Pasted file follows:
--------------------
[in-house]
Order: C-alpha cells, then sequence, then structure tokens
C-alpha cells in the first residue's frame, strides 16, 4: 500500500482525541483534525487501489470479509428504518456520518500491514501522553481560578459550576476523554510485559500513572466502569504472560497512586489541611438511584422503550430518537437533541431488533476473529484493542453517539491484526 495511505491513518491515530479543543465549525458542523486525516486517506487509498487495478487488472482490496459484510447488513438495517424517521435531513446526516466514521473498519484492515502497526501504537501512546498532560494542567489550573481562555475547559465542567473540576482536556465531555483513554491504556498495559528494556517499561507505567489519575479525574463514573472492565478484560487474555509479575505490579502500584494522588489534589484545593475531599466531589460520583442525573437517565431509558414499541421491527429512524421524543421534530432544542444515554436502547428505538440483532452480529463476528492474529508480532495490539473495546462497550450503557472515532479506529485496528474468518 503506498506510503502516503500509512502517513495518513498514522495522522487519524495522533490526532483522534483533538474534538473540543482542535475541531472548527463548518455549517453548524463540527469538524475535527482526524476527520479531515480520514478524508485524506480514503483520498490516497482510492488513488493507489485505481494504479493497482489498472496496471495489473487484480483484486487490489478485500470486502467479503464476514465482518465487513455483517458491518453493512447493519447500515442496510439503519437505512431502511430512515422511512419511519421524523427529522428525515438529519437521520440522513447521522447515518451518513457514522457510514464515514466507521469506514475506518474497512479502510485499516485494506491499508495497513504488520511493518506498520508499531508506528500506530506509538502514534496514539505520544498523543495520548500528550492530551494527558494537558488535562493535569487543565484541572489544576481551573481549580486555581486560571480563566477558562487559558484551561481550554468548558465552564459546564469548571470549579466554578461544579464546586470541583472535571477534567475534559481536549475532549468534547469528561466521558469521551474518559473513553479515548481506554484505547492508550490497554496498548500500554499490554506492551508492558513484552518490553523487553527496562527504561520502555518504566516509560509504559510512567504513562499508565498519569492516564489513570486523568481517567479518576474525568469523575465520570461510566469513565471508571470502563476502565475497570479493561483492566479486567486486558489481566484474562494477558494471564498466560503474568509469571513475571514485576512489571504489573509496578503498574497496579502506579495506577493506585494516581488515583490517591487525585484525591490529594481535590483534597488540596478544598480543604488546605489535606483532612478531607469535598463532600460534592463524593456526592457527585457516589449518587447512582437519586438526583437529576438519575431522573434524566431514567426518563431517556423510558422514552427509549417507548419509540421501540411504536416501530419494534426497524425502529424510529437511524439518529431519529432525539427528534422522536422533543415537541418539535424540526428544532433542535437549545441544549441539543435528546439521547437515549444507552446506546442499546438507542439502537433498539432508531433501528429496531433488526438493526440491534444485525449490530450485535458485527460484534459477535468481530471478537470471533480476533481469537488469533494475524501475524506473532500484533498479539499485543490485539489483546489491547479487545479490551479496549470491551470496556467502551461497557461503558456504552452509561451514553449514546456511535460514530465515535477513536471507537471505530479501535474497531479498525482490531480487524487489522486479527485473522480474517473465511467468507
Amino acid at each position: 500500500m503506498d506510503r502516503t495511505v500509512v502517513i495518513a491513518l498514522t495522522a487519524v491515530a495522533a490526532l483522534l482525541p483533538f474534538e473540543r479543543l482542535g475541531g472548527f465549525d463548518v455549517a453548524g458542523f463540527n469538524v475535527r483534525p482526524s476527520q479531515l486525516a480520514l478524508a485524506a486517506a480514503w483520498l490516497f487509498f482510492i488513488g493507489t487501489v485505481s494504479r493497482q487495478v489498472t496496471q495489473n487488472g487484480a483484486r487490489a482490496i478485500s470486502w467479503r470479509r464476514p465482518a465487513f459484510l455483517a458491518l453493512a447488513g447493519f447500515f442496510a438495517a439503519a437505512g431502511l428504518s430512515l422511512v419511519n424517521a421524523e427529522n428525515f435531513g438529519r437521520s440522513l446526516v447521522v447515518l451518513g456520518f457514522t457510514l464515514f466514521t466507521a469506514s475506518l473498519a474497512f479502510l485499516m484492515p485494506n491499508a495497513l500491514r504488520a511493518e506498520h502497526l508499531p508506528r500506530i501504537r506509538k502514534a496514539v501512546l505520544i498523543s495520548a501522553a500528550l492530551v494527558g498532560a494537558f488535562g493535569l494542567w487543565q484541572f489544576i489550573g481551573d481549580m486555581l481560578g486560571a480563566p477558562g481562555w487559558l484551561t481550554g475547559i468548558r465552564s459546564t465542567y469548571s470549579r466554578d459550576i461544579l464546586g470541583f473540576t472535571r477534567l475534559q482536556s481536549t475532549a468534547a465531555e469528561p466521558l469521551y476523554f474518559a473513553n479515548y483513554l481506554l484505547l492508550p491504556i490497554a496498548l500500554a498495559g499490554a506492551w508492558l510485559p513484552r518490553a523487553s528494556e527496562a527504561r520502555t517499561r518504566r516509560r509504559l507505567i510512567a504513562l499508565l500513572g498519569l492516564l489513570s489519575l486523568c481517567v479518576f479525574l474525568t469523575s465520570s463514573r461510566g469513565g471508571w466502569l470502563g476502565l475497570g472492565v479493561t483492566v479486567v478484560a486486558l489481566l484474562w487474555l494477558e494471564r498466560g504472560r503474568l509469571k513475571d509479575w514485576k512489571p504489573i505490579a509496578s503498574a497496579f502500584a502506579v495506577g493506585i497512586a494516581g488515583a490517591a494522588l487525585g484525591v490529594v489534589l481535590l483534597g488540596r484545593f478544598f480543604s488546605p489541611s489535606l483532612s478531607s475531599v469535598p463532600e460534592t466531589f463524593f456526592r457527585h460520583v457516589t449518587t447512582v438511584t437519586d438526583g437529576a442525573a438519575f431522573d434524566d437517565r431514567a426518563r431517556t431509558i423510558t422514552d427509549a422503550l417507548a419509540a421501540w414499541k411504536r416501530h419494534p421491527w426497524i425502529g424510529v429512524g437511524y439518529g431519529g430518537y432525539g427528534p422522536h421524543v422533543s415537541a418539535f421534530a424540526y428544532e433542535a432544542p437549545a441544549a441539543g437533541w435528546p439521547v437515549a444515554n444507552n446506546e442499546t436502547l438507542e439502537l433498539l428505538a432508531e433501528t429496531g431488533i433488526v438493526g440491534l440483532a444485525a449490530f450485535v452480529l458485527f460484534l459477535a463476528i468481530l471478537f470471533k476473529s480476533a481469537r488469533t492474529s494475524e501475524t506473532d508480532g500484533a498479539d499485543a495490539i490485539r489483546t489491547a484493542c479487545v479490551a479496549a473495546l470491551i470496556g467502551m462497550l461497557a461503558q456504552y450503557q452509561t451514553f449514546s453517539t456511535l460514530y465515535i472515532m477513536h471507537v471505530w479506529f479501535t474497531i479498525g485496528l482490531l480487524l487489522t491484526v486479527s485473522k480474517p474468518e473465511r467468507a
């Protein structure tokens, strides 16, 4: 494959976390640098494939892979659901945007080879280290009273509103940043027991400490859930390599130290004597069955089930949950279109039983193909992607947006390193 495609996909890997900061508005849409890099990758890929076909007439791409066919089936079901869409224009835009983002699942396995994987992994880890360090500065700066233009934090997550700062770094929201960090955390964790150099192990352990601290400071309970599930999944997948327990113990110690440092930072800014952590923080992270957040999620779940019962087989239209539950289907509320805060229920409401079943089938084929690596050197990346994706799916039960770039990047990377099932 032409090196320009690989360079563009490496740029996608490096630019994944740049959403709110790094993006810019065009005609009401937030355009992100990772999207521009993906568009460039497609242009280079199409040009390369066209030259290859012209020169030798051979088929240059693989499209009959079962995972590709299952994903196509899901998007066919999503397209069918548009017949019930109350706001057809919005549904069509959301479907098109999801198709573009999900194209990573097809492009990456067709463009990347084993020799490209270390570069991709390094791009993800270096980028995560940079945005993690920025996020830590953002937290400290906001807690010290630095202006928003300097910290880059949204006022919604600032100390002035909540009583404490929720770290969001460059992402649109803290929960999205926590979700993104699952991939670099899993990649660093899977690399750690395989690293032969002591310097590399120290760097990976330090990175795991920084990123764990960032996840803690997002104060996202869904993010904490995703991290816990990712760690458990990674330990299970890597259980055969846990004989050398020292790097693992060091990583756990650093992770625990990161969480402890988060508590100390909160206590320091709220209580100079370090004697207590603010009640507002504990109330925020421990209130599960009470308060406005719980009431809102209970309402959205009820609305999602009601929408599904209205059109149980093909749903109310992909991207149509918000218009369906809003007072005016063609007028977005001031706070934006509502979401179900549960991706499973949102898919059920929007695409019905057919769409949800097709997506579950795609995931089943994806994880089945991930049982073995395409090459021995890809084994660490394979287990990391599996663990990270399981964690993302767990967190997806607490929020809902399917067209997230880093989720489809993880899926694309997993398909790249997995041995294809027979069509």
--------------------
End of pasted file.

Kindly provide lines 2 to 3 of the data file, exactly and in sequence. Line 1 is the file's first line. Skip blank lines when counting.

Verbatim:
Order: C-alpha cells, then sequence, then structure tokens
C-alpha cells in the first residue's frame, strides 16, 4: 500500500482525541483534525487501489470479509428504518456520518500491514501522553481560578459550576476523554510485559500513572466502569504472560497512586489541611438511584422503550430518537437533541431488533476473529484493542453517539491484526 495511505491513518491515530479543543465549525458542523486525516486517506487509498487495478487488472482490496459484510447488513438495517424517521435531513446526516466514521473498519484492515502497526501504537501512546498532560494542567489550573481562555475547559465542567473540576482536556465531555483513554491504556498495559528494556517499561507505567489519575479525574463514573472492565478484560487474555509479575505490579502500584494522588489534589484545593475531599466531589460520583442525573437517565431509558414499541421491527429512524421524543421534530432544542444515554436502547428505538440483532452480529463476528492474529508480532495490539473495546462497550450503557472515532479506529485496528474468518 503506498506510503502516503500509512502517513495518513498514522495522522487519524495522533490526532483522534483533538474534538473540543482542535475541531472548527463548518455549517453548524463540527469538524475535527482526524476527520479531515480520514478524508485524506480514503483520498490516497482510492488513488493507489485505481494504479493497482489498472496496471495489473487484480483484486487490489478485500470486502467479503464476514465482518465487513455483517458491518453493512447493519447500515442496510439503519437505512431502511430512515422511512419511519421524523427529522428525515438529519437521520440522513447521522447515518451518513457514522457510514464515514466507521469506514475506518474497512479502510485499516485494506491499508495497513504488520511493518506498520508499531508506528500506530506509538502514534496514539505520544498523543495520548500528550492530551494527558494537558488535562493535569487543565484541572489544576481551573481549580486555581486560571480563566477558562487559558484551561481550554468548558465552564459546564469548571470549579466554578461544579464546586470541583472535571477534567475534559481536549475532549468534547469528561466521558469521551474518559473513553479515548481506554484505547492508550490497554496498548500500554499490554506492551508492558513484552518490553523487553527496562527504561520502555518504566516509560509504559510512567504513562499508565498519569492516564489513570486523568481517567479518576474525568469523575465520570461510566469513565471508571470502563476502565475497570479493561483492566479486567486486558489481566484474562494477558494471564498466560503474568509469571513475571514485576512489571504489573509496578503498574497496579502506579495506577493506585494516581488515583490517591487525585484525591490529594481535590483534597488540596478544598480543604488546605489535606483532612478531607469535598463532600460534592463524593456526592457527585457516589449518587447512582437519586438526583437529576438519575431522573434524566431514567426518563431517556423510558422514552427509549417507548419509540421501540411504536416501530419494534426497524425502529424510529437511524439518529431519529432525539427528534422522536422533543415537541418539535424540526428544532433542535437549545441544549441539543435528546439521547437515549444507552446506546442499546438507542439502537433498539432508531433501528429496531433488526438493526440491534444485525449490530450485535458485527460484534459477535468481530471478537470471533480476533481469537488469533494475524501475524506473532500484533498479539499485543490485539489483546489491547479487545479490551479496549470491551470496556467502551461497557461503558456504552452509561451514553449514546456511535460514530465515535477513536471507537471505530479501535474497531479498525482490531480487524487489522486479527485473522480474517473465511467468507